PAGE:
Represent a sense of comfort, security, and emotional well-being

Children often become attached to stuffed animals and blankets because they represent a sense of comfort, security, and emotional well-being. During their first years of life, children are gaining a sense of trust and safety with their primary caregivers and within their homes. However, they also begin to desire a sense of independence and exploration. As they feed this need to explore, there is a natural anxiety that arises due to the unknown and separation from home and caregivers.

To ease this anxiety, children will seek out objects or stuffed animals that represent comfort as transitional objects to self-soothe. A transitional object is defined as any object that symbolizes a sense of safety, security, and comfort in efforts to alleviate anxiety. It is common for transitional objects to be blankets and stuffed animals because these objects are most often in the child's crib or bed where they feel optimal safety and comfort.

Sarah Miller

Sarah Miller

Sarah Miller helps parents get started homeschooling with confidence at Homeschooling4him.com where she shares tips and tricks to make homeschooling simple and fun.

The feeling of comfort

Playing with plush toys can be really beneficial for kids. Plush toys can help kids handle stress and other difficult emotions. Cuddling a soft plush toy can be really reassuring to kids, and kids can become attached to the feeling of comfort that a specific plush toy can provide.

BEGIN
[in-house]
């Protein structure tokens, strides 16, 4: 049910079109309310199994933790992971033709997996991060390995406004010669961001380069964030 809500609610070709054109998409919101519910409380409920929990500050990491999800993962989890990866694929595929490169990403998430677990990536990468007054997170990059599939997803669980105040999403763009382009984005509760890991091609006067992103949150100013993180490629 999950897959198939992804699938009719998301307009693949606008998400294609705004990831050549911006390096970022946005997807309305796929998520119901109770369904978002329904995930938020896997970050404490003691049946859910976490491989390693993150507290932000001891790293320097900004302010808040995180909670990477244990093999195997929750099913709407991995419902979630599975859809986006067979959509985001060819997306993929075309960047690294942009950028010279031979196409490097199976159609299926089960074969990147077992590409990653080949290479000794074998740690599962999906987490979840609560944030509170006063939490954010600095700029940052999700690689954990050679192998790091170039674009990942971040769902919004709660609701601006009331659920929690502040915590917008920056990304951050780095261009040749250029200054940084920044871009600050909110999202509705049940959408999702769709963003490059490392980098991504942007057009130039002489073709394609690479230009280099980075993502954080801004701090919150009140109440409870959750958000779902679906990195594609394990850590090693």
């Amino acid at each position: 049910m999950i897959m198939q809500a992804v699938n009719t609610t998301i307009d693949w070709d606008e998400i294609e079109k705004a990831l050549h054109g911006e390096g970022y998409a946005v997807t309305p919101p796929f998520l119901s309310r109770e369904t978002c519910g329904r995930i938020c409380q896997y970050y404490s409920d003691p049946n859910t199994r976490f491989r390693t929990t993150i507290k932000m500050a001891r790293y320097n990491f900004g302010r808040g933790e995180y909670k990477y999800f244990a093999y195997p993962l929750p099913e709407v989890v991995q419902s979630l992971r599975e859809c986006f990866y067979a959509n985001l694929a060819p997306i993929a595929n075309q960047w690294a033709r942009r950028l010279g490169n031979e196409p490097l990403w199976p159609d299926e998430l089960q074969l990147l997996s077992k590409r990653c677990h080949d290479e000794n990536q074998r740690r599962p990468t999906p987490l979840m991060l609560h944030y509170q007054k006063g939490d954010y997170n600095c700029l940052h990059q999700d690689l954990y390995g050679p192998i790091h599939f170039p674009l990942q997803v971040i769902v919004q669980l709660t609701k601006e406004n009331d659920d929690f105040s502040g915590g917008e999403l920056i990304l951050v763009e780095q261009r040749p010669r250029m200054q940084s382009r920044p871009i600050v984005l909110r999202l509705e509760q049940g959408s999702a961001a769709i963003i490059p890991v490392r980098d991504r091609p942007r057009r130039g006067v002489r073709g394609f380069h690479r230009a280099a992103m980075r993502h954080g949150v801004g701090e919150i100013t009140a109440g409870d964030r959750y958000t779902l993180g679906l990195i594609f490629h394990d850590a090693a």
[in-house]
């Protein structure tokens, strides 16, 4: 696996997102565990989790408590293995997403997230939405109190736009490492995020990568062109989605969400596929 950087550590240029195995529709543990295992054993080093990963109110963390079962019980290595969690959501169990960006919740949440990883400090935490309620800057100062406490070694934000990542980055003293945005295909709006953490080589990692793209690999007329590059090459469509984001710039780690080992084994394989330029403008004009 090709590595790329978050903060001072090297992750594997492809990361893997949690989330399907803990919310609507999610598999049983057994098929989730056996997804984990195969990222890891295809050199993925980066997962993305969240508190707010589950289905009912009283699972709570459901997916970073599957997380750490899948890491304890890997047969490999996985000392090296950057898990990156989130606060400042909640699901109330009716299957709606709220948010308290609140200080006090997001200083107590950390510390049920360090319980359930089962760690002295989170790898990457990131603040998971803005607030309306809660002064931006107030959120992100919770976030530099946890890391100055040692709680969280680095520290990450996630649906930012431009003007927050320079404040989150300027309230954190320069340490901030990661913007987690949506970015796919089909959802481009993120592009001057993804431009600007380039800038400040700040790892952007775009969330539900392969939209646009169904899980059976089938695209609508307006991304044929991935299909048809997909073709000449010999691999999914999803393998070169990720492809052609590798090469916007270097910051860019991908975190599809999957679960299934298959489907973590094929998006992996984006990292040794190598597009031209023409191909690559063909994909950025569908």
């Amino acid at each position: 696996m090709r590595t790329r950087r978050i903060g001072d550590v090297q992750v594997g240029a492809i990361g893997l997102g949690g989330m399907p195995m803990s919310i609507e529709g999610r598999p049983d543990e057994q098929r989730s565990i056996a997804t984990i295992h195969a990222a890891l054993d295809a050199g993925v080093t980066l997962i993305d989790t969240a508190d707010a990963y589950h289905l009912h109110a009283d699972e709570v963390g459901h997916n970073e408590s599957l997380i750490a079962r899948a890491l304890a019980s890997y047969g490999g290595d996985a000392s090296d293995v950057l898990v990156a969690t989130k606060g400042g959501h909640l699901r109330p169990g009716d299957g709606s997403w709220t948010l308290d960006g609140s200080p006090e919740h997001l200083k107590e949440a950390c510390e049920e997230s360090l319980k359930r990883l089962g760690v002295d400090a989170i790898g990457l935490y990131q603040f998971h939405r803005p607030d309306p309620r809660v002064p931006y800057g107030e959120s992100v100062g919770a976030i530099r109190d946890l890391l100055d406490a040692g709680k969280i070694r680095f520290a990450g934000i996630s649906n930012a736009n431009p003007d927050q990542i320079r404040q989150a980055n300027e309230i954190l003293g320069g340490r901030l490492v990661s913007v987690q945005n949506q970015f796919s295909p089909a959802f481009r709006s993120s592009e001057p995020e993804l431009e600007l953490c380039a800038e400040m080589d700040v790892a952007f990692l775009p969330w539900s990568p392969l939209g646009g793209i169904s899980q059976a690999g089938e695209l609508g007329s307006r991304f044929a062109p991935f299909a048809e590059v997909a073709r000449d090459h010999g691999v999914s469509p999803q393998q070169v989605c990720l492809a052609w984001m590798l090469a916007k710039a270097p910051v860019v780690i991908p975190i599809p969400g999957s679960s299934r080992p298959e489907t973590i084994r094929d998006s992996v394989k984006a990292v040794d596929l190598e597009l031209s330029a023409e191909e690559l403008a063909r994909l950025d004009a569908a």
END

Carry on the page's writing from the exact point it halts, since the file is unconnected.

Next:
Plush toys are open-ended toys that can be played with in a variety of ways, which means kids will be less likely to grow bored with them. The possibilities for playing with a plush toy and acting out different stories are endless. This makes them a very fun toy for kids.

Playing with plush toys is a great way for kids to learn social skills. Kids can practice nurturing and building relationship skills as they pretend with their stuffed animals. Kids can also pretend to be mommy or daddy, and this kind of play helps them feel grown up and confident. Kids who talk to their stuffed animals are also practicing their language skills and building their vocabularies. Playing with plush toys encourages kids to develop their imagination as well.

Kids can become incredibly attached to specific plush toys. While this attachment can be helpful to kids as they are learning social skills, it can be dangerous if the toy gets lost. Parents should consider having a backup of their child's most special plush toy "just in case."

Elizabeth Hicks

Elizabeth Hicks

Elizabeth Hicks, Co-Founder of Parenting Nerd.

They feel secure

Children are given plush or stuffed toys even before they play with them. These toys are what kids see around them as they grow up. They develop a sense of familiarity with those toys because they have known them for a long time. This familiarity makes them feel comfortable and secure with these toys because they know their toys. Children are able to overcome the fear of separation when they have the toys with them.

This is a crowdsourced article. Contributors are not necessarily affiliated with this website and their statements do not necessarily reflect the opinion of this website, other people, businesses, or other contributors.